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Linux.com: The Ramifications of Binary Distribution

Feb 07, 2000, 00:18 (5 Talkback[s])
(Other stories by Rob Bos)

"In recent months, a fast transition has been made, away from the traditional source distribution of software using tarballs towards a more "user-friendly" approach -- that of binary packages destined for use on a specific platform. Debian, Red Hat, SuSE, and Slackware all have their means of packaging software; thousands of discrete packages that make up a typical Linux distribution are compiled beforehand for a certain platform, put into a package, and set up to fit within the framework of a particular distribution of Linux (with its program dependencies, software and device requirements, and so on)."

"Binary packages are convenient, and relatively trivial to set up properly. They are the preferred format in most arenas due to their relatively small size, and their ease of installation and administration, especially when dependencies are set up properly and easily accessible. Binary package software is quite nice when properly set up. Still, there are several problems with it. First, when software is primarily distributed in non-source format, there is an increased chance of catching and spreading virii from system to system. While there are, at this time, all of three or four documented Linux viruses, none of which have been found "in the wild," the possibility that the number of careless people reaches the critical mass needed to support the spread and continuation of a virus in the wild increases correspondingly with the number of Linux users."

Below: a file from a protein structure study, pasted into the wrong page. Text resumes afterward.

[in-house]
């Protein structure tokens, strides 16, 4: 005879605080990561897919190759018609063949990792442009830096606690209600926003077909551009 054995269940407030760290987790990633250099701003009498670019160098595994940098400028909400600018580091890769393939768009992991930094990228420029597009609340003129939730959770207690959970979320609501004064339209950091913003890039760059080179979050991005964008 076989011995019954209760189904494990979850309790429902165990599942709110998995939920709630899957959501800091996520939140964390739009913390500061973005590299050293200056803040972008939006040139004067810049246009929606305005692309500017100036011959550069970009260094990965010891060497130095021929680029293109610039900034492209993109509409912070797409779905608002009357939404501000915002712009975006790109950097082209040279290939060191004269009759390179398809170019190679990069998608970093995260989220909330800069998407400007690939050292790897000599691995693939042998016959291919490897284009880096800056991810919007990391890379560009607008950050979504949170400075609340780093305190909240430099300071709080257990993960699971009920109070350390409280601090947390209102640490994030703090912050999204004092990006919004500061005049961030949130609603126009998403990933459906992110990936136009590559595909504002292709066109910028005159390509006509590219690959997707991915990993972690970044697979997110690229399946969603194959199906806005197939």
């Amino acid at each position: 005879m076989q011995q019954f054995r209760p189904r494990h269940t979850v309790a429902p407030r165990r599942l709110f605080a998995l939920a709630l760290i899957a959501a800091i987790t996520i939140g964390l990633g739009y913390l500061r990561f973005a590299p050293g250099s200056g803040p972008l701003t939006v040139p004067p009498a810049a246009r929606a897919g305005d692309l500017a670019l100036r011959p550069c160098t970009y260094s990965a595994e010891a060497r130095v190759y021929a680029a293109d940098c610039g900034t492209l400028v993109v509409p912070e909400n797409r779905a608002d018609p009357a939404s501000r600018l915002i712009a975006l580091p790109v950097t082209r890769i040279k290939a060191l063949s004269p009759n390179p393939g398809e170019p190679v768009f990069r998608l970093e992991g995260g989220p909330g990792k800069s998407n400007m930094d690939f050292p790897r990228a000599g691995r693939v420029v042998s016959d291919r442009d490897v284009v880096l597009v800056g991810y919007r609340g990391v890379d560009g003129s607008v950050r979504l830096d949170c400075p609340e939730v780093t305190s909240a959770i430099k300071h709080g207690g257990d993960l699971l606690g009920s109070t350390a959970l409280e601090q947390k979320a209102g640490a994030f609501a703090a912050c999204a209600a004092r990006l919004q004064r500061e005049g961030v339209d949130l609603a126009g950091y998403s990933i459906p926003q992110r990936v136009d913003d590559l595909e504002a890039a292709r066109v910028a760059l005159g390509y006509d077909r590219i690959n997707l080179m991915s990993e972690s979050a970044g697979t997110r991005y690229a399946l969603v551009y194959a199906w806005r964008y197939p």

"More immediate, however, is the possibility of trojans. In the worst case scenario, the possibility of malicious code infecting one of the primary Debian mirror sites, and then being distributed quickly and efficiently to any of thousands or hundreds of thousands of machines is a scary thing to consider, especially with the existing web of trust in place. This isn't paranoid fear-mongering...."

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